Yes, I’m talking about the power of honesty in work, relationships and play. Relationships being the key. Or I recently started to think of this type of honesty as No Filters.
‘No Filters’ means saying what’s in your mind without thinking how it will be received.
Not many people do this. Not many people are completely themselves. It’s rare, so it’s powerful. It’s rare, because it can be hard.
Photo by Vladislav Klapin on Unsplash
There are loads of training courses, books, blogs, videos out there that can help everyone be who they are. Sounds weird in a way, as why would you need a training course to be yourself. However, especially in the UK, we are trained from our early years to have a socialised presence in the world and that makes adults behave unnaturally, having a layer of pretence if you like. One simple question asked every day, shows this:
“How are you?” You’ve had an awful day so far, woke late, rushed to work after dealing with a grumpy child at home, arrived to find someone’s added a high pressure meeting at the last minute, forgot your lunch, more importantly forgot your child’s lunch… anyhow you get the gist of the situation.
“I’m fine thanks, how are you?” leaves your mouth without a second thought. Moving swiftly off the subject of you, onto something safer… and never admitting how you really feel.
So here are the things that I’ve found to move back towards the ‘no filters’ toddler you once were, albeit with a level of adulthood these days (clearly in some situations no filters is not appropriate, but…):
1. Mindfulness and Meditation
Many of you may have come across the dreaded raisin. You eat it really slowly, feeling the texture, tasting every flavour, chewing slowly… etc. The idea is to be mindful, really watching and engaging in every moment, making yourself more aware of your surroundings and immediate experience. As a result you live in the now. Not tomorrow, not yesterday.
Mindfulness kind of works for me but I have to concentrate hard. Quite alot. And I have a tendency to feel a bit bored, if I’m honest.
Meditation, I prefer. Especially walking meditation. Essentially, it’s breathing and walking, focussing on what’s around you, maybe reflecting on a particular problem, but gently. I was introduced to the idea by a lovely Swedish, ex-naval marine and subsequently a hypnotherapist, unfortunately now deceased, who helped me in a time of need. Try it, it helps!
2. ‘The Happiness Project‘ by Gretchen Rubin
This project is very simple. Do what makes you happy every day for a year. After this, Gretchen wrote a book and shares her thoughts now in an email every day. They are short, insightful and spark a thought for the day! Inspiring.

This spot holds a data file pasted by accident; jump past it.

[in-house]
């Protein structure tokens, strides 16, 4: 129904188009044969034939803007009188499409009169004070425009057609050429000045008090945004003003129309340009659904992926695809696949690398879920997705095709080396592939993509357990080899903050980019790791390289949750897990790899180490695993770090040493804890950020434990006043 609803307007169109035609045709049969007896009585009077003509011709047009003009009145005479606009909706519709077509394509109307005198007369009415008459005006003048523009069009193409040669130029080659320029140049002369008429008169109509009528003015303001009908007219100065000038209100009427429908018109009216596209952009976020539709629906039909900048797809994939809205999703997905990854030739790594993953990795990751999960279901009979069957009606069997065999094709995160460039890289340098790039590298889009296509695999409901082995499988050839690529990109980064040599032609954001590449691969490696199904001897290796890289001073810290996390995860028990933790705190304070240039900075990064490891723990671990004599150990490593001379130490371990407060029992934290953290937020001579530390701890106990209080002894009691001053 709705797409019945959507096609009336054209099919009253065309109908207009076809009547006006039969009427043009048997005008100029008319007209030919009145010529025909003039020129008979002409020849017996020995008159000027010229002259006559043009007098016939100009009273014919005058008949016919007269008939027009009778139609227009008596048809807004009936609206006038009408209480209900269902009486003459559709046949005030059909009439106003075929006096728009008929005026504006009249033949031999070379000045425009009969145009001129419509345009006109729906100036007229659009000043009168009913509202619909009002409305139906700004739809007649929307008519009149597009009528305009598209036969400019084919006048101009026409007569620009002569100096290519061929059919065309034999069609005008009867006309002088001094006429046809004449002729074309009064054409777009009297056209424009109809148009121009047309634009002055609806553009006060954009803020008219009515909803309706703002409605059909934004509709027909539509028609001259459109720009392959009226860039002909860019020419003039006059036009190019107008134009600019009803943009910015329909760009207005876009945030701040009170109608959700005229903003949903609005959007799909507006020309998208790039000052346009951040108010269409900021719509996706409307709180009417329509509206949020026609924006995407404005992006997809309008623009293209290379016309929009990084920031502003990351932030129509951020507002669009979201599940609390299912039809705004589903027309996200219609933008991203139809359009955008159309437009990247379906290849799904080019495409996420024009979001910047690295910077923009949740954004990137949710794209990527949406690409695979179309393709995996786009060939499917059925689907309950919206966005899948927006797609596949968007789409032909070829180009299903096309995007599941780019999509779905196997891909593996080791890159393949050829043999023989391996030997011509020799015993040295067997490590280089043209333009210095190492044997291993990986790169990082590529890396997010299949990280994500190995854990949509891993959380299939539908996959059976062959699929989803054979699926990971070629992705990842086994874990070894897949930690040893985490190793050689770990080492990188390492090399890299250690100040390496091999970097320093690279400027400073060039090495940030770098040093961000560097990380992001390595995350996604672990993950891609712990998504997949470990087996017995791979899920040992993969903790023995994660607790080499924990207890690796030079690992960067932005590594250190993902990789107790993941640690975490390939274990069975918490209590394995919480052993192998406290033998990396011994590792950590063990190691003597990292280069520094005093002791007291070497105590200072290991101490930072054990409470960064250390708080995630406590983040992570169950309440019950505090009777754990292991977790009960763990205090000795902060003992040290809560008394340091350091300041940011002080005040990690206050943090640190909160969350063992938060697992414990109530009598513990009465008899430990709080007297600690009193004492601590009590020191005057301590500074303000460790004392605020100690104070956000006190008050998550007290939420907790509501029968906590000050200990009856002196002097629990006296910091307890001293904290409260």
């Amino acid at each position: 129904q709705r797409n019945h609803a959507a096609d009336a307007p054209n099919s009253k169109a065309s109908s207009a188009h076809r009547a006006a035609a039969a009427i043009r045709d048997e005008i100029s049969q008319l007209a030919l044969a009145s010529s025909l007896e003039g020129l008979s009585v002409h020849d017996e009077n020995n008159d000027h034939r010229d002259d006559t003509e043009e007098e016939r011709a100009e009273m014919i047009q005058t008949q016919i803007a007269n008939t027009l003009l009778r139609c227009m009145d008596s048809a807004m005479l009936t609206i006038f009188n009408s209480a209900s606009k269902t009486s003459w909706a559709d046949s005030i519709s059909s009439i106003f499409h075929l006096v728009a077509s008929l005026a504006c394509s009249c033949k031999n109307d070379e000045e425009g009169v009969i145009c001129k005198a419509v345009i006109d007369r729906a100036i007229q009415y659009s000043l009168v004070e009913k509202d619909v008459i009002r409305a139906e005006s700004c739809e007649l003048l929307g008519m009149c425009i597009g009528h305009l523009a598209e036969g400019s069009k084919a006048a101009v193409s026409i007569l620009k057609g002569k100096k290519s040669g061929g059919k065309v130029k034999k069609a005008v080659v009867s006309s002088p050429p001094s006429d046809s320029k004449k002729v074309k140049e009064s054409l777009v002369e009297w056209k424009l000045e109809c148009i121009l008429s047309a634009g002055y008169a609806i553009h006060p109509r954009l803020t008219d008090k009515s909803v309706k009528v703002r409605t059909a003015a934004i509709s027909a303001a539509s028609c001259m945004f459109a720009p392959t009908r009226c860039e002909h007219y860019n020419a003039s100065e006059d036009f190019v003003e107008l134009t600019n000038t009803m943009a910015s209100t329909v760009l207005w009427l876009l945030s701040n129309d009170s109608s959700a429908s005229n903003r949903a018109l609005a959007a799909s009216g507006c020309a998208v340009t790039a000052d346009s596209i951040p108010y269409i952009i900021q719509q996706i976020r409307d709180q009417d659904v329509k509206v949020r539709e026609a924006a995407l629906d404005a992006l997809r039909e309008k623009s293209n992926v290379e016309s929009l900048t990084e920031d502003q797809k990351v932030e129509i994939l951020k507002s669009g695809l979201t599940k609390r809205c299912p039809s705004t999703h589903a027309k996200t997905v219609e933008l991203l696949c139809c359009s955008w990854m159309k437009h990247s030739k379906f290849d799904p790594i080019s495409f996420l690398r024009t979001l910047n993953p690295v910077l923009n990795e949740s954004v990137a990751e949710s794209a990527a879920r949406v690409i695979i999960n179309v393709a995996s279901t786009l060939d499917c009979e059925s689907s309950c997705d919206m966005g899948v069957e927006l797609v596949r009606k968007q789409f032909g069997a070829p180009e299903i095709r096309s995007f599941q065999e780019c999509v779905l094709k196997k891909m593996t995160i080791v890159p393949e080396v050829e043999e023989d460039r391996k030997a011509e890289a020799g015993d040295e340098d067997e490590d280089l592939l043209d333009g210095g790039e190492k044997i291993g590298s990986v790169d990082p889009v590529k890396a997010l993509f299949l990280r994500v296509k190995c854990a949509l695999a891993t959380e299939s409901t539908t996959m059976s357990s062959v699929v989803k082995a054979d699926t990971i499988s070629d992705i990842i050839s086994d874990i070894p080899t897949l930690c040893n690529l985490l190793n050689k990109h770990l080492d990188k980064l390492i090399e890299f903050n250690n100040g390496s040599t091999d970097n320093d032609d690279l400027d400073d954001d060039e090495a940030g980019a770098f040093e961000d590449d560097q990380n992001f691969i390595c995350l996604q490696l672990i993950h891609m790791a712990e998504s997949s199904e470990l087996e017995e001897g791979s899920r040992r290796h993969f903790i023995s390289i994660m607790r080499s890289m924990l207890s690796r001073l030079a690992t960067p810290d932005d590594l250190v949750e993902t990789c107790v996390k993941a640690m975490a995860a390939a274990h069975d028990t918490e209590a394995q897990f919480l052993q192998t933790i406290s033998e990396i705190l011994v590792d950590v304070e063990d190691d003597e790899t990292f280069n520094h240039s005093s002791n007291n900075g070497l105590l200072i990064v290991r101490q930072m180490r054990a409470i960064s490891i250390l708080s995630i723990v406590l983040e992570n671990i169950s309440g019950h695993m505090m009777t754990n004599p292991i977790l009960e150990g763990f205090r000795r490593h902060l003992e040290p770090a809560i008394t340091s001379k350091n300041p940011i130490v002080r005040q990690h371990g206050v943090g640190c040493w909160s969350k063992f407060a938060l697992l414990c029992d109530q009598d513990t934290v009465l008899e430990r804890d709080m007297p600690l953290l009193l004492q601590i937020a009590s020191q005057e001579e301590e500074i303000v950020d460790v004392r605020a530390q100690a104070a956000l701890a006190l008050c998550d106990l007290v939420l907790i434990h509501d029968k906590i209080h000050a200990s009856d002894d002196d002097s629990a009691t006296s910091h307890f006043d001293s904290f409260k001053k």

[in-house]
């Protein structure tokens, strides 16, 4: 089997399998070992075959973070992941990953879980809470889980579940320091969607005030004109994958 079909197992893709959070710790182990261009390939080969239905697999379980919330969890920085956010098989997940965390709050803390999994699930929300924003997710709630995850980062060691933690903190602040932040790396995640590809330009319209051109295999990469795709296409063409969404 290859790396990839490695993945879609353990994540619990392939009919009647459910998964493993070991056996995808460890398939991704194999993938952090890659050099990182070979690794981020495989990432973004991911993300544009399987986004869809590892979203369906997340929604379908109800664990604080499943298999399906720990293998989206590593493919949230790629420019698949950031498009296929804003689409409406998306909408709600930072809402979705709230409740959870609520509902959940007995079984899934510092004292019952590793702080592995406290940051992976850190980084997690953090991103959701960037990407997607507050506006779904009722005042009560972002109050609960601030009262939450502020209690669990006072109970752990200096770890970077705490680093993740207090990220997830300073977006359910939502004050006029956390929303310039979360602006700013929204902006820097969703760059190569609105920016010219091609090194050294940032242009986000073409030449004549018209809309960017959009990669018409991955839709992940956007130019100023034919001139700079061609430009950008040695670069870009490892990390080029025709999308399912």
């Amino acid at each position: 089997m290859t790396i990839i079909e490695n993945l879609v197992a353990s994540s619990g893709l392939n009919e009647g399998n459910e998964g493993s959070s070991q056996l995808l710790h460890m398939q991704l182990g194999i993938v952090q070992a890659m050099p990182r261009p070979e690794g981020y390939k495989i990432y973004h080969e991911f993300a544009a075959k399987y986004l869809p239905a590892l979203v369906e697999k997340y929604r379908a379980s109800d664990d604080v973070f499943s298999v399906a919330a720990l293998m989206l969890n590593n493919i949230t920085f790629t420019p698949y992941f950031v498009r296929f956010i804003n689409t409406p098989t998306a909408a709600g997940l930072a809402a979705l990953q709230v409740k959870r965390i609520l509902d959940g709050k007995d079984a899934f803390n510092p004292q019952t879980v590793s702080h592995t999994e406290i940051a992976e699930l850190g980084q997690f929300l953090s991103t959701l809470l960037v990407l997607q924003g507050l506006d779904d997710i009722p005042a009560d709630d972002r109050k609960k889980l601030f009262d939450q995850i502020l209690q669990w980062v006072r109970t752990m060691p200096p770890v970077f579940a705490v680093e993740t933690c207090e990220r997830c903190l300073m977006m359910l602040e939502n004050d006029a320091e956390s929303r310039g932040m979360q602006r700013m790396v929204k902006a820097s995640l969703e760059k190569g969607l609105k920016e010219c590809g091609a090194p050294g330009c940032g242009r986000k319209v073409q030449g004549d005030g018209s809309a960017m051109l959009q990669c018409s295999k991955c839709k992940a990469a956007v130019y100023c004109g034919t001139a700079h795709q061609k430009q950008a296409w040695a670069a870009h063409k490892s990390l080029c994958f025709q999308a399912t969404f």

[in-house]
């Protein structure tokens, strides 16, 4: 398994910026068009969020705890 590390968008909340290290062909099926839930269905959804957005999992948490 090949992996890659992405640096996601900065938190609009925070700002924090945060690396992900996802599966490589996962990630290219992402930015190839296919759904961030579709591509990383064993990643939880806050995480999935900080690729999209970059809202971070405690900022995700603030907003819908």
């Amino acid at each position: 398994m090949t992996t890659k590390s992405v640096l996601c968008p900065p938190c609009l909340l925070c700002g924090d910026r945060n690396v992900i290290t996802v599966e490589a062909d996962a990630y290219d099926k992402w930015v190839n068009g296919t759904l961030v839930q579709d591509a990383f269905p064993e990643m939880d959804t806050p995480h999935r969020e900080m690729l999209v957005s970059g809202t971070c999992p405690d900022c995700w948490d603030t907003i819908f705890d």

3. Tiny Buddha
The founder who runs Tiny Buddha is Lori Deschene. She’s young, but wise and emails inspirational and thoughtful, sometimes really helpful, timely blogs to your inbox every day. Some are written by herself, some by invited contributors. They are always interesting and have given me insight into how to deal with everyday problems, as well as tricky longer term ones.
4. The Landmark Forum
This is a full on, nearly three day course and not for the faint hearted or those currently struggling with mental health issues. It’s about the power of authenticity and possibility. I can’t tell you more as I promised not to. No spoilers here.
The Landmark organisation has received mixed feelings in the press, accused of being a cult for example. I don’t believe that, but please Google it and make up your own mind! I’m just letting you know what’s out there and what’s possible…
5. Dale Carnegie
An author and businessman, best known for his book, ‘How to Win Friends and Influence People’; Dale Carnegie was a brilliant man. He reflected on his experience in the 1930s and distilled his advice for those who struggle to harness their emotional intelligence and those who just want to improve their interactions with other people. He came up with practical, understandable steps to take which help you live, work and build friendships with others.
My main learning point was to be always kind and open to others, as you just don’t know where it will lead at the beginning of a relationship.
I have done their course in Human Relations three times! Once as a participant, twice as a helper. Amazing. Learnt and retained more every time.
Its a powerful tool, brilliant for a uncovering hidden and possibly uncomfortable truths and guiding future decisions. Just find a good practitioner! It needs to be done carefully, with love, empathy and compassion in order to be successful. The National Hypnotherapy Society can help you with your search. Good luck!
I hope this blog leads you to think about being yourself. Remember, No Filters. It was inspired by a close friend.
Photo by Sam Operchuck on Unsplash
Please let me know of any other courses, blogs, books you’re aware of and have found useful that I may have missed.
Love Ruth x